10 Ways Artists can Prepare for Fall Sales

By Andrea Rosenfeld on September 4th, 2014 / Comments

Please don’t scowl at the messenger but I’m here to announce that summer’s over. You probably spent some time on vacation or weekends enjoying friends and family while on the lake. Maybe you participated in a few fairs and festivals and if you did, I hope they were successful for you. But now galleries and retail stores are busy preparing for Fall and the upcoming holiday season so you should be as well. It’s time to shake off the sand, stow away the fishing gear and put your business hat on TIGHT!

I know you’re woozy from spreading mounds of suntan lotion on yourself and inhaling bug spray so I’ve gathered ten ideas to help get your creative business ready for bbbrrr-time sales:

1. Create clear images of your current art work or product line for exhibition submissions, promotion and media. I recommend the upcoming DYI photography workshops given by ShootMyArt™ in Berkley, MI.

2. If you decided to play hooky from your studio this summer, I suggest you get down and dirty and create new retail inventory by October’s shows and wholesale samples by the February wholesale dates.

3. Research your local, gallery calls and also look at Art Serve Michigan. Once you find exhibitions that fit your demographic, get the important dates in your calendar and apply. Plan the next few months out. Here’s a head-start: Detroit Artist Market 2014 Arts for the Holidays Call.

4. Research upcoming Holiday Shows to participate in or create your own incredible event collaborating with a non-profit and/or for profit business. Remember, holiday retail shows may begin in the month of October to give people ample time to shop for everyone on their list.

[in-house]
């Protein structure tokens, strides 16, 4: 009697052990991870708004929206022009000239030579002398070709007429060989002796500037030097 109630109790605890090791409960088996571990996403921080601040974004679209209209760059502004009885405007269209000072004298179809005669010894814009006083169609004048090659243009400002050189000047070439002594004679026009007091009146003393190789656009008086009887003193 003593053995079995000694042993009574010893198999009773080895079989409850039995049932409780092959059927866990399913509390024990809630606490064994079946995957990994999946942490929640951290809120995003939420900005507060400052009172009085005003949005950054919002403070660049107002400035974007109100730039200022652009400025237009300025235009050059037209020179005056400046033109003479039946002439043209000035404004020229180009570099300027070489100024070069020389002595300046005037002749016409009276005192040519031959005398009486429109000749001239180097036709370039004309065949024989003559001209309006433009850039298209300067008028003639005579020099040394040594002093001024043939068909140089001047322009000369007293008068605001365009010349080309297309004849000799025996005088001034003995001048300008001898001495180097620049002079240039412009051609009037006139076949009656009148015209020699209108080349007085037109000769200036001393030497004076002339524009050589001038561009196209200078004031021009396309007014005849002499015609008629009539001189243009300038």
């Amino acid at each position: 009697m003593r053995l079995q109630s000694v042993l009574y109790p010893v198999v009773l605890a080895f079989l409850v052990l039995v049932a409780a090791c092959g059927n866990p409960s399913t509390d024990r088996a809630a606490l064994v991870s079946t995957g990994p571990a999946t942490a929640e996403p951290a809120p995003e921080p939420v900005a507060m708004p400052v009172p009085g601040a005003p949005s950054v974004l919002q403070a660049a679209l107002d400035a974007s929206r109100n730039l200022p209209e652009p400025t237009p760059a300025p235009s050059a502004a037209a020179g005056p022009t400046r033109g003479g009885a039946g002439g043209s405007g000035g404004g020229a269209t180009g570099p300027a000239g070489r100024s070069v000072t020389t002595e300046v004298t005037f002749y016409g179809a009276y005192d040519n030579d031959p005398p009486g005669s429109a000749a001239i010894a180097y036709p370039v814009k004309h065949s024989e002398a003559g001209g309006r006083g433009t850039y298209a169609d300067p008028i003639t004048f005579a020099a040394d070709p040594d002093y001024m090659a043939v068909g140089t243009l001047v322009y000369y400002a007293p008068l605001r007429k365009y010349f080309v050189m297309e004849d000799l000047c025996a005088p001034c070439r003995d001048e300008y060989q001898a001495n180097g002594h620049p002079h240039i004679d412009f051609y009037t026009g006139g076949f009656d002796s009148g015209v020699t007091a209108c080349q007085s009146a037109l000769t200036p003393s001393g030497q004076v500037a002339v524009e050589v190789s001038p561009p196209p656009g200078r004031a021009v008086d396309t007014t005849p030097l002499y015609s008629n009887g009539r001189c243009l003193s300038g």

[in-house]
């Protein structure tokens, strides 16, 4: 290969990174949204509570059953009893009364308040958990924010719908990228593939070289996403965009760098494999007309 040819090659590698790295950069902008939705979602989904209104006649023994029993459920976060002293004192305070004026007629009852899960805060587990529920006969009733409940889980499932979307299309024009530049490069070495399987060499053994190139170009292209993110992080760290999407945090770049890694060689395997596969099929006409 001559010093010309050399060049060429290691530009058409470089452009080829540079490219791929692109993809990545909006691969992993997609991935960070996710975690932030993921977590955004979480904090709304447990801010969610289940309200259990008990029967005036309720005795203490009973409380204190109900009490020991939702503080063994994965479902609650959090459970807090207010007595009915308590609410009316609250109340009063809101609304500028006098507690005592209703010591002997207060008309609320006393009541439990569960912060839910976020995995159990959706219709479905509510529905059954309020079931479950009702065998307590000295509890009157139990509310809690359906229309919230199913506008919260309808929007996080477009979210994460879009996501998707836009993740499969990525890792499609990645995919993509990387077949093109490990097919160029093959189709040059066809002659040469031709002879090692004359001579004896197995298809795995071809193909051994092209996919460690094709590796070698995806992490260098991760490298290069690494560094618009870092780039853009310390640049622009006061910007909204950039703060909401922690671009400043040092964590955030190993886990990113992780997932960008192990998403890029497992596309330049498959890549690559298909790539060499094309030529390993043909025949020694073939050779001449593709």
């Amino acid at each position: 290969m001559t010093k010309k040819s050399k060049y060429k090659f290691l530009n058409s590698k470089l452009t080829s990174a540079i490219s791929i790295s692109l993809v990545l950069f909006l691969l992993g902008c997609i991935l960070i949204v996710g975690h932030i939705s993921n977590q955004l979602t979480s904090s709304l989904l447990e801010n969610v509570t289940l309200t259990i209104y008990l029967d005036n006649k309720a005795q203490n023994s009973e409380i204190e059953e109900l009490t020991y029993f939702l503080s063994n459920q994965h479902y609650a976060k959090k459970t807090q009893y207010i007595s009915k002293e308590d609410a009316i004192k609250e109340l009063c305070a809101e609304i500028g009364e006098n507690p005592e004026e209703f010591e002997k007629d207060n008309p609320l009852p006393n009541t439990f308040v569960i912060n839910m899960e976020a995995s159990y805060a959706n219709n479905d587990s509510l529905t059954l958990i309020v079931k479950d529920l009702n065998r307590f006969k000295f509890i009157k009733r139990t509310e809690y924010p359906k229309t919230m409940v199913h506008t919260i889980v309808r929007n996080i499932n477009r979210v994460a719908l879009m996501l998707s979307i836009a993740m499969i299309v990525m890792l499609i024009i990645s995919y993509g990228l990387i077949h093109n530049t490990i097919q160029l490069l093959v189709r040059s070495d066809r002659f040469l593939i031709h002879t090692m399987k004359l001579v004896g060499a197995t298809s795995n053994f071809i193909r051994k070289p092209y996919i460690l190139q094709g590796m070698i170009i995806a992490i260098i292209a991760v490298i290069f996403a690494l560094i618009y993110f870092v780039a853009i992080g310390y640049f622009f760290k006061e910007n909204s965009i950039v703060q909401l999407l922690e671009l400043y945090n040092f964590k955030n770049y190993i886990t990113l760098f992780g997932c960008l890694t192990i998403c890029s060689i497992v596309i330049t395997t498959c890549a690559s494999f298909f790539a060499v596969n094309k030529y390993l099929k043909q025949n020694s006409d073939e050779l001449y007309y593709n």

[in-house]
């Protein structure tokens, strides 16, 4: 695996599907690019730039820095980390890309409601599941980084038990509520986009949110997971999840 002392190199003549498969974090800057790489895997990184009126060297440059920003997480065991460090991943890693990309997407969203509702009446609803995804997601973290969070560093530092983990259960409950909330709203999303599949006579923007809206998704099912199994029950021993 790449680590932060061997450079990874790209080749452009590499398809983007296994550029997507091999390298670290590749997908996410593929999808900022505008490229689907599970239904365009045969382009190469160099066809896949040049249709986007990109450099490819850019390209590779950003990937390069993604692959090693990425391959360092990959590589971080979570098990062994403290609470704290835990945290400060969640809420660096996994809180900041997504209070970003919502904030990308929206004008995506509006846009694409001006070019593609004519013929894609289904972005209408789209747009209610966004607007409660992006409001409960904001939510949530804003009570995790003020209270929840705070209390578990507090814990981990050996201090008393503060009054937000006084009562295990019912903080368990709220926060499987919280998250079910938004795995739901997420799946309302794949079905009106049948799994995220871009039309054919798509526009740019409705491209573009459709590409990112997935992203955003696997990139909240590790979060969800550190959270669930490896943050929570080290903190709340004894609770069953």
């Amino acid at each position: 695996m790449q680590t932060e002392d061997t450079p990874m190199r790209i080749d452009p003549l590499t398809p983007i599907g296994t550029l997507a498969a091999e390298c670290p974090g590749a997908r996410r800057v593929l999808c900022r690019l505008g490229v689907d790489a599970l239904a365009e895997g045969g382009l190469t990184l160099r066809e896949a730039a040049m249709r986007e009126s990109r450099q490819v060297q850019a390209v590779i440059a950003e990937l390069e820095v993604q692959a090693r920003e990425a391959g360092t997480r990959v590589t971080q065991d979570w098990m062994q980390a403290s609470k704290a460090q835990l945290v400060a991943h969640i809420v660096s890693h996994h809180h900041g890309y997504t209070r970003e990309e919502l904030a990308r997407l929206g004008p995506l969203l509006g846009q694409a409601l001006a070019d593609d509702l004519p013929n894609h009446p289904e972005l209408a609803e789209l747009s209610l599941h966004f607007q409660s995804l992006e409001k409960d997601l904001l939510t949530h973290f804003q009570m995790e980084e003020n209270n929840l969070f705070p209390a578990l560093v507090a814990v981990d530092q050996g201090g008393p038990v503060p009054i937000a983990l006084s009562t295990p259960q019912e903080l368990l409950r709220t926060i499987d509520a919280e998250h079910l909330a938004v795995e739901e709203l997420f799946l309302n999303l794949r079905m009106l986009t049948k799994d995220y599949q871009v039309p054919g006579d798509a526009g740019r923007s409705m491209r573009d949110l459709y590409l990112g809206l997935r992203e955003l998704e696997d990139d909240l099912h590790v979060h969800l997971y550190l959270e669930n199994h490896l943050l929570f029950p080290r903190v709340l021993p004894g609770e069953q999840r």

5. If you sell online, refresh your inventory (using your new, crisp images from idea #1) and spruce up the page design and or stories/content.

6. If you currently sell through galleries or retail outlets, especially small boutiques, call your contacts to set up trunk shows for the holiday season.

7. You can use these holiday shows to test new design ideas but put those out sparingly, especially if they veer from your branded, best selling pieces.

8. You can also increase your prices (within reason) for holiday shopping but try to include a larger price range (low to high) as most of the sales during this time are gifts and people have a set budget that they have to break up into many parts. However, many women will begin to shop for their gifts and end up splurging on something for themselves too.

9, Begin to lookup art, fashion and craft wholesale shows. Although they typically hit in end-January – February, they are taking applications now. *Mercedes Benz Fashion Week begins February 6th.

10. If you don’t have a mobile point-of-sale tool (a way to accept credit card payments at a sale site), this is a good time to get one. I use Square but I read an article recently that says the company is struggling, so be wary. You can look into Blue Pay. They also offer mobile or wireless credit card processing. Call your bank to discuss their merchant account for your business but they may only be able to offer you a hand held credit card swiper. No matter how you accept payment, be sure you know the sales tax rate in the location of the physical sale to be able to charge correctly.

Need guidance in your own small business? Check out Mind Your Art Business‘ consulting services to give you pin-pointed mentoring to help keep you on track and growing.

About the Author

Andrea Rosenfeld

A professional artist, business consultant and former Director of Merchandising and Operations for Isaac Mizrahi, Ltd. is the Founder/CEO of Detroit Art & Business Institute. DABI increases the value of artists and entrepreneurs through best business and healthy relationship strategy education and community advocacy. DABI offers artists, makers and designers various options to profit from and enjoy their creative enterprise; targeted, private consulting; group seminars; 8-week courses; and art brokering programs. To further strengthen the art sector, DABI is popping up D*FINDS, a studio supply, consignment boutique. An advocate, Rosenfeld mentors creative entrepreneurs and is active in the local art community. For more information about Andrea Rosenfeld, her DABI business education programs and events, visit: http://www.theDABI.com.